Annie shuffled to her mic in her usual quirky style. They started the set off with Rattlesnake. It was a tight number. I was captivated. They rolled through Digital Witness directly into Cruel. I still could not look away. Ms. Clark had this mysterious sexiness about her that wouldn’t let me go. She would take her guitar and point it around like a gun, her eyes gazing from behind the fret board. Such intriguing theatrics.
I watched the end of St. Vincent’s set and then took off to cath the always wonderful Modest Mouse.
It seemed that everyone else had the same idea, as the mass of onlookers swelled to close of that of any of the headliners thus far.
Isaac Brock and his troupe took to the stage, and rushed right into Dramamine slowly rolling it into Life Like Weeds. The droves of people started singing along, and swaying to the rhythm. The one thing I kept thinking about their set is it just felt right. They felt like the missing piece to the day. A crucial rock n’ roll component. There live version of Lampshades On Fire had me closing my eyes, and rocking my head. It was a perfect moment. After their hefty 17 song offering, it was on to the last show of the night, well the last one for me. Due to some unchangeable circumstances I could not stick around for Frank Ocean. *insert violin music here*
Modest Mouse Set List
Dramamine / Life Like Weeds
Ocean Breathes Salty
I Came as a Rat
Talking Shit About a Pretty Sunset
A Different City
The World at Large
Tiny Cities Made of Ashes
Lampshades On Fire
Doin’ the Cockroach
Shit In Your Cut
The Good Times Are Killing Me
This Devil’s Workday
With no break between Modest Mouse and the days headliners, Outkast, it was a mad dash to the main Pemberton Stage.
Big Boi and Andre 3000 started off in a giant semi-transparent cube lit up to look like the American flag. They began the night with B.O.B from their 4th studio album, Stankonia. I was in nostalgic bliss. From their they rolled into Gasoline Dreams and straight through to ATLiens. Things were off on the right foot, the audience and I were eating it all up.
Andre 3000 and Big Boi worked the stage with a masterful stroke.
Andre was in what looked like a black ski suit with text on the chest reading ‘Pray theres a god at the end of all this”, with a big red sold sign dangling off of it. Some sort of an artistic or political statement, I was not sure though. Big Boi looked like a classic gangster in his Outkast hoodie and big gold chain.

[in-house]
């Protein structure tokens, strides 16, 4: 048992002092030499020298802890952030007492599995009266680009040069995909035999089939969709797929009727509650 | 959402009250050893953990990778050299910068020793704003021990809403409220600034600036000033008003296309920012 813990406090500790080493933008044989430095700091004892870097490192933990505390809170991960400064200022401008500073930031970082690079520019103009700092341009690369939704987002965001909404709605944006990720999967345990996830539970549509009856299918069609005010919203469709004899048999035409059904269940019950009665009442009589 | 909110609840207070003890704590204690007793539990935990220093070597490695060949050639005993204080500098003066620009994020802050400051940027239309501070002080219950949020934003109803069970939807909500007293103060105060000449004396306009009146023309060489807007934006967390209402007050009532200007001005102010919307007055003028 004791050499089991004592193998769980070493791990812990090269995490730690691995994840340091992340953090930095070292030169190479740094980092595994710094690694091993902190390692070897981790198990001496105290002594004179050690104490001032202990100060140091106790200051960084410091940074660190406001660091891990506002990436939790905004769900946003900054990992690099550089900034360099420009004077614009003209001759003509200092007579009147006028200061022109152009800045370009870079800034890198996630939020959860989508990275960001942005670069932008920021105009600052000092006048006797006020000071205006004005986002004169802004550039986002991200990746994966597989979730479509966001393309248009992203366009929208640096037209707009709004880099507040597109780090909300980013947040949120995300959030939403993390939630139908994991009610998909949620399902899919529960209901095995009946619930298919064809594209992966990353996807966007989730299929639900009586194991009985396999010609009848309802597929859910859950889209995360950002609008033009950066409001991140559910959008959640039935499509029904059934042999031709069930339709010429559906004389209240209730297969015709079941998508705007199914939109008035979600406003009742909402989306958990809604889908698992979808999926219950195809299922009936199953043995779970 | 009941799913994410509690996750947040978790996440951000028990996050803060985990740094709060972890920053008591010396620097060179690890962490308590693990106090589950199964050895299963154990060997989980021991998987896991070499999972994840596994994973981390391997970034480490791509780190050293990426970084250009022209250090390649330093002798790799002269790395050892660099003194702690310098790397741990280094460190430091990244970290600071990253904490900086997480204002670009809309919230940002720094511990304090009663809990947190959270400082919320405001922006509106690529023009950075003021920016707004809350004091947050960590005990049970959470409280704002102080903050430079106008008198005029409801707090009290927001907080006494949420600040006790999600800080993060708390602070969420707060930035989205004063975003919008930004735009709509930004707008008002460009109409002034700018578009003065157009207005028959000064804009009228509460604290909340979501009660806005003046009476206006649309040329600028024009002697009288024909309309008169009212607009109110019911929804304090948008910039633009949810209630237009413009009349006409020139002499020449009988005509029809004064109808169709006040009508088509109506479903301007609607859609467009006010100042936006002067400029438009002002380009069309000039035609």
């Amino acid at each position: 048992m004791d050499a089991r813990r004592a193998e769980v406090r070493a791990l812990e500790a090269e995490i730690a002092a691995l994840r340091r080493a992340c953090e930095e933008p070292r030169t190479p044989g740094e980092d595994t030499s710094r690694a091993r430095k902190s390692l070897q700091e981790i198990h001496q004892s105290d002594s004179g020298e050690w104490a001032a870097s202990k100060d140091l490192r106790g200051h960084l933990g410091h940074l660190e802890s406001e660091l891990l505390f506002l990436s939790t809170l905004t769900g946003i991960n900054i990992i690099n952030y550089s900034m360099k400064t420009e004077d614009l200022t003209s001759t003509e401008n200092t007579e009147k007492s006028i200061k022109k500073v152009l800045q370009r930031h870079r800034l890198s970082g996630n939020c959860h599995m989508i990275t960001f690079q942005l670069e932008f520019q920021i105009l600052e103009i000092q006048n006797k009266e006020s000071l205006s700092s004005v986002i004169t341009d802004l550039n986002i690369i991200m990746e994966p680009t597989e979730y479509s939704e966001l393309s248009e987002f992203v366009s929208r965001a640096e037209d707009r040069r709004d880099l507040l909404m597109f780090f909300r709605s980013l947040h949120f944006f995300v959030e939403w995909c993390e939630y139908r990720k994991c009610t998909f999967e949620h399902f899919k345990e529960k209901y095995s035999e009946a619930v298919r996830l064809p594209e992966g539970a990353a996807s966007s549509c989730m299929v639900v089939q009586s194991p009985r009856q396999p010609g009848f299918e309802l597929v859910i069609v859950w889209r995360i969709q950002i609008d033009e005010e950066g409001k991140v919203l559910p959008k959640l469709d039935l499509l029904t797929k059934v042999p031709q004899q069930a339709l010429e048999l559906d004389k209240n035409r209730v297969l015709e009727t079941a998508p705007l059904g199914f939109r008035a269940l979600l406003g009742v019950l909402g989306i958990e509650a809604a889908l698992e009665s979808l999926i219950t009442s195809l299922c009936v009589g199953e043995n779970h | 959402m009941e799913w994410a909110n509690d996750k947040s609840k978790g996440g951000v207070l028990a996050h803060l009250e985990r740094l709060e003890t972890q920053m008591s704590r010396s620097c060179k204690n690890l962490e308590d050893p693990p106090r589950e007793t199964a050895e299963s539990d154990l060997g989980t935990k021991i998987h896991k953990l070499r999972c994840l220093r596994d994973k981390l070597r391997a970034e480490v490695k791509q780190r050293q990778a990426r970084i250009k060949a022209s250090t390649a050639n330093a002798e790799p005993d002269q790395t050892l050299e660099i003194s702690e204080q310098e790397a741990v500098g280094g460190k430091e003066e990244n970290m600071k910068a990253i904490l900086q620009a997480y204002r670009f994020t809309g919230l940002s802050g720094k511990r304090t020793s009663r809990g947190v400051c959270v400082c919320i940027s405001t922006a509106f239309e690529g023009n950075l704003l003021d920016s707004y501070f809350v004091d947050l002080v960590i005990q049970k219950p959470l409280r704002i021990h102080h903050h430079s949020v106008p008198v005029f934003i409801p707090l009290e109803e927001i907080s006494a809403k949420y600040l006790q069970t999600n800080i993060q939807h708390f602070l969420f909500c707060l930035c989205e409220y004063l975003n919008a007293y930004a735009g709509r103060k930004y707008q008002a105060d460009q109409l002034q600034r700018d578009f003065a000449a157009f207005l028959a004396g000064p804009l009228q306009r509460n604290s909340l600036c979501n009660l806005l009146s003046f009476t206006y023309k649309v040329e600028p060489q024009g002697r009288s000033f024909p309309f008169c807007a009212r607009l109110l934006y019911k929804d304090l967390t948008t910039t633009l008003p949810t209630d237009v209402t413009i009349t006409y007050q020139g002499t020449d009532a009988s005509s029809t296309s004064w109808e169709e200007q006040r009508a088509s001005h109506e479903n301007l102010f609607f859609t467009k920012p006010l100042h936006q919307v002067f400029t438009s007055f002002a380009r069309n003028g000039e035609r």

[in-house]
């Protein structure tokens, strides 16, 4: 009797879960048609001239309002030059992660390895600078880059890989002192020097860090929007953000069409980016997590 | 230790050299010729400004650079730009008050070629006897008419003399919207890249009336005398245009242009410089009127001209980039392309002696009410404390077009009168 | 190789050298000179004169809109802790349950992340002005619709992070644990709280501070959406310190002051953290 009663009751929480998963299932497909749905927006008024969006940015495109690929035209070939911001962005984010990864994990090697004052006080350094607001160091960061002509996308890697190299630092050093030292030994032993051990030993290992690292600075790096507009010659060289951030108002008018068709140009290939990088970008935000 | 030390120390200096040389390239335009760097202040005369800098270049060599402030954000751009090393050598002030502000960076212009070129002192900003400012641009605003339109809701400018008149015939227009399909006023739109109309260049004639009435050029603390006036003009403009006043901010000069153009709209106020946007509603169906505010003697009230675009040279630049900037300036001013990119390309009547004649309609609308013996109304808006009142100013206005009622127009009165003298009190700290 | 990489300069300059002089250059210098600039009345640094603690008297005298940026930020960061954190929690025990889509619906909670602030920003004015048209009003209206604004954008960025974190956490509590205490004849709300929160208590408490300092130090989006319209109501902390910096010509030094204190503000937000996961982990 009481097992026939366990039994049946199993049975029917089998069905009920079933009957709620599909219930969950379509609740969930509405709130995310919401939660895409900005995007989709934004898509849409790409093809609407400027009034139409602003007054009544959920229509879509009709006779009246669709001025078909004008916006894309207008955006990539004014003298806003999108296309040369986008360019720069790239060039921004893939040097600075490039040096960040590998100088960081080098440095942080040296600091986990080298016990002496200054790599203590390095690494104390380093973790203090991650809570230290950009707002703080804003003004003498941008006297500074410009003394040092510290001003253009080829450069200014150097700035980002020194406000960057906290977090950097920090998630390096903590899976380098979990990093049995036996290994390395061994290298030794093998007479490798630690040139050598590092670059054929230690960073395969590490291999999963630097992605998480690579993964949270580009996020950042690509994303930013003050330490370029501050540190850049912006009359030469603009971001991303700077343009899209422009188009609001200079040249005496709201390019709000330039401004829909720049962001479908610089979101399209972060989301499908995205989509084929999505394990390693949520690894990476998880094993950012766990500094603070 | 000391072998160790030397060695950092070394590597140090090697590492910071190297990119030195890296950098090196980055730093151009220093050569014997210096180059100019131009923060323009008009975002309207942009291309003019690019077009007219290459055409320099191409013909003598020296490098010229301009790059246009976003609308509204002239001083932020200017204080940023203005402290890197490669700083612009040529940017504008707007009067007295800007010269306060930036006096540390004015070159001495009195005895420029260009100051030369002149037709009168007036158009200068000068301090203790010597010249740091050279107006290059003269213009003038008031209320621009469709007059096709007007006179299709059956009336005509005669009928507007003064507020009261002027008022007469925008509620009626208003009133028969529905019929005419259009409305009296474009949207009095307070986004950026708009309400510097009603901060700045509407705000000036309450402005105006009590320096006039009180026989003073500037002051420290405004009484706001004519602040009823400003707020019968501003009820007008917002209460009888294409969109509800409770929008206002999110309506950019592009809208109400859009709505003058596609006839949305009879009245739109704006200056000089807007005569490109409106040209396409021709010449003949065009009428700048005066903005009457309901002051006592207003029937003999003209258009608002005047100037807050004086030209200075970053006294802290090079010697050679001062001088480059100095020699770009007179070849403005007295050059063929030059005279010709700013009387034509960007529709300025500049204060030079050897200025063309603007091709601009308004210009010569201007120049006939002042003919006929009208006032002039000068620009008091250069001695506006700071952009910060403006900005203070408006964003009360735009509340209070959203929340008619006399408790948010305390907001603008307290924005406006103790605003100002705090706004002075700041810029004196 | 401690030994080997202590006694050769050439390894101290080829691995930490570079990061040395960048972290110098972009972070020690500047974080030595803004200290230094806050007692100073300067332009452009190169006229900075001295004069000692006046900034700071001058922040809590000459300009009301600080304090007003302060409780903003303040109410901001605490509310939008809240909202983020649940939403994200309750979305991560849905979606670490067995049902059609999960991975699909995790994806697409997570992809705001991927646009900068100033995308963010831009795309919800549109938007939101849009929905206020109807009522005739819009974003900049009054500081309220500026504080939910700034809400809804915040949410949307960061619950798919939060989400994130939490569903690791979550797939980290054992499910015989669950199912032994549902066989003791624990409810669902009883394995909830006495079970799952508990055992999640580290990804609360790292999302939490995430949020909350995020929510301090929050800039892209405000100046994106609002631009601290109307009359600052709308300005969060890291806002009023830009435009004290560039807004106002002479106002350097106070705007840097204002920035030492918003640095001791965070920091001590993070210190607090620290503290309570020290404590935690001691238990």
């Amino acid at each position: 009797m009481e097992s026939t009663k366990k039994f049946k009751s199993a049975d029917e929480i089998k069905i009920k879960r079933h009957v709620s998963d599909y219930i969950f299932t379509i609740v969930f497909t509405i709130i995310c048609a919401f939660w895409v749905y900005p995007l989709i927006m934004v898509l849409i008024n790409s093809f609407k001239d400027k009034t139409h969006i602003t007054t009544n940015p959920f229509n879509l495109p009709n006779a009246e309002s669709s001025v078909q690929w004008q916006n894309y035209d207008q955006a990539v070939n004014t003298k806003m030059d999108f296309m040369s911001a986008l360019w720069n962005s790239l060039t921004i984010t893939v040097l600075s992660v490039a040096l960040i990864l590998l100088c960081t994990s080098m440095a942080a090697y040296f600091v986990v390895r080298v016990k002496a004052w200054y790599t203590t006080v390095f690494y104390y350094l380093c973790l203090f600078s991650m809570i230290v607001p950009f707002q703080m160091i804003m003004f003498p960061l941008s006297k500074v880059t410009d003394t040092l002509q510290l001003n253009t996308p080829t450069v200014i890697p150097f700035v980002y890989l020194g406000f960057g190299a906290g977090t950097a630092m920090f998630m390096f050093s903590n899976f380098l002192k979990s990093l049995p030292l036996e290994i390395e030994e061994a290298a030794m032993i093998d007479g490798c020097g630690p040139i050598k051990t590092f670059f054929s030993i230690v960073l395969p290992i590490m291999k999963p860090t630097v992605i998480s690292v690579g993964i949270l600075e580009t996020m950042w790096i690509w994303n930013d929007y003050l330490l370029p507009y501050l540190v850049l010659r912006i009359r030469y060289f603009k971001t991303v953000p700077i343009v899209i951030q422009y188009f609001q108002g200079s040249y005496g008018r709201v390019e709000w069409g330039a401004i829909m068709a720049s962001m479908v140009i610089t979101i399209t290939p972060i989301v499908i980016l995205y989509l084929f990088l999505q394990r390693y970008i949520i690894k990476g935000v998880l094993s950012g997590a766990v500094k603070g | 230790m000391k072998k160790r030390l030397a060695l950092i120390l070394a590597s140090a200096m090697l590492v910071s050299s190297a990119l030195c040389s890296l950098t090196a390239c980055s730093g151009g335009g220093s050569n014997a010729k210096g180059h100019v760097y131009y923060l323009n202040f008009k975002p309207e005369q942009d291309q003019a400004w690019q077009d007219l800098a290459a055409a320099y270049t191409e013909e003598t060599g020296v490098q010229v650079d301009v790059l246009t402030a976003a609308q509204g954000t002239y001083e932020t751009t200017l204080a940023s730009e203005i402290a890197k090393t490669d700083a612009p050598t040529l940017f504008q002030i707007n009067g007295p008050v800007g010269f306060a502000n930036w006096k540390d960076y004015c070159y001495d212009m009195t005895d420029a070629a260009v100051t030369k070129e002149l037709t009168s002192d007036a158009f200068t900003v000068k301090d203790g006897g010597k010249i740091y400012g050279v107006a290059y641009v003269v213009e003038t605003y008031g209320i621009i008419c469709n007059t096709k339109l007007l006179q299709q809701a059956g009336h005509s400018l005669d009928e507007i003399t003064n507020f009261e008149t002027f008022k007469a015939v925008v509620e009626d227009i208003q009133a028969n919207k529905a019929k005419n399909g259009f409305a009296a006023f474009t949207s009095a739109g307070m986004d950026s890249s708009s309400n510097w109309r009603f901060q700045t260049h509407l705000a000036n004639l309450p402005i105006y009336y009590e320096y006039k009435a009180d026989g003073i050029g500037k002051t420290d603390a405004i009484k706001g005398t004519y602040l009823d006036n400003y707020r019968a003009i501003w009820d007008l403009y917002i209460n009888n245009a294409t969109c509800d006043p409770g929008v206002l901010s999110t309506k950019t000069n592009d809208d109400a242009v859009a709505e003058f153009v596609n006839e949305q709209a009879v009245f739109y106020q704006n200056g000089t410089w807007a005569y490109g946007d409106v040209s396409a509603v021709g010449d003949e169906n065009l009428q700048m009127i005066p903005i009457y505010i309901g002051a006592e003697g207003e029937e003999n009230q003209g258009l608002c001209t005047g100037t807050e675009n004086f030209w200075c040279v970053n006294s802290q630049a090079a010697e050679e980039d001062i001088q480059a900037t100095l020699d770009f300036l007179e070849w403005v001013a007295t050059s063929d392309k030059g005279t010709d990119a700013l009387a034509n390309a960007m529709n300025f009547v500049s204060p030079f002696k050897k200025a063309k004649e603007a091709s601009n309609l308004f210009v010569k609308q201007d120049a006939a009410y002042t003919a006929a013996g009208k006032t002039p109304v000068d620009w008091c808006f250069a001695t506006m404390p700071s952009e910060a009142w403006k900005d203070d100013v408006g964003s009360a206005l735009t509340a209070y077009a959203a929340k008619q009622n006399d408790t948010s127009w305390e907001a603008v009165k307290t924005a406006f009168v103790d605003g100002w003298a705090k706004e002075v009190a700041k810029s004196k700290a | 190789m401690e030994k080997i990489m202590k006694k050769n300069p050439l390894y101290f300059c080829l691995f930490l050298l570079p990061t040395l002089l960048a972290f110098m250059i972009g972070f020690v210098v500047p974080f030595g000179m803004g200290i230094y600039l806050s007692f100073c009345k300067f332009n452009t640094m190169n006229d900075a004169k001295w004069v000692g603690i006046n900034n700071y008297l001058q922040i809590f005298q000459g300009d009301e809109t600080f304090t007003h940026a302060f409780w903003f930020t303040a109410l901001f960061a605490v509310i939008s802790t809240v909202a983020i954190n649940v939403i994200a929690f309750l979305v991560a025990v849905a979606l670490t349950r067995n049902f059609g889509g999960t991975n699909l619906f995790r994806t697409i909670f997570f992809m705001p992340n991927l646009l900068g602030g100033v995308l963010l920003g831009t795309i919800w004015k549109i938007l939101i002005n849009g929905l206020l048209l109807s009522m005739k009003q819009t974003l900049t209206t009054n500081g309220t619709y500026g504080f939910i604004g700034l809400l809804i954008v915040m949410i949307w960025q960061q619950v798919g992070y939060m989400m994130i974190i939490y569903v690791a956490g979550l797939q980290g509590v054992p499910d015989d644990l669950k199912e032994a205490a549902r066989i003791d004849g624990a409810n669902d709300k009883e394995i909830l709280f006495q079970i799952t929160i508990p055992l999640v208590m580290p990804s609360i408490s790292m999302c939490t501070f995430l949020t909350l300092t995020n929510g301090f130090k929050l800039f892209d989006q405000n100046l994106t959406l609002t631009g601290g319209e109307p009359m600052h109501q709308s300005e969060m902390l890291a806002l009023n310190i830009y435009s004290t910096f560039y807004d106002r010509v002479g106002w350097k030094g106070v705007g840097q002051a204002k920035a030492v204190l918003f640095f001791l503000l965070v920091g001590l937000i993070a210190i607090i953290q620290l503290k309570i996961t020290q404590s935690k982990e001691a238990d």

As the set came to close, the masses filtered over to the Frank Ocean show, while I escaped to the buses.
The festival was amazing.
The staff behind the scenes were well-organized, courteous and extremely helpful. The festival itself ran like a well-oiled machine. With the only major delay for an artist being Kendrick Lamar.
Back in 2008, I had high expectations about the initial festival, but felt like it was a misfire. This 2014 edition was how it should have been done in the first place. Granted the new promoter had the mistakes of the previous promoter to work off of, it still was pulled off even better than I could have imagined.
The biggest complaint about the festival was the walk from the parking lot to the camping spots. As I didn’t camp I can’t speak to that, but I heard it was awful. As long as they can rectify that, I think the 2015 edition would yield a huge spike in attendance.
I look forward to the future, and wish nothing but great things for this festival, and the people behind it. Western Canada has needed a destination festival for years, and this fits that bill nicely. We have such beautiful landscapes here, and Mt. Currie makes for one of the best ones we have in BC.
The last thing I want to say is about the people in attendance. I may not be a season veteran when it comes to festivals, but I have been to my share. The people at this event were always happy, and always courteous. At no time did I see anyone fight, nor did I even see anyone yelling. Everyone was relaxed and shared this experience together. The only reason I point this out, is because of the unfortunate death of Nick Phongsavath. While it was tragic, and cast a brief dark cloud over the festival, it was not reflective of the experience I had at all.
My thoughts go out to his friends and family in this difficult time.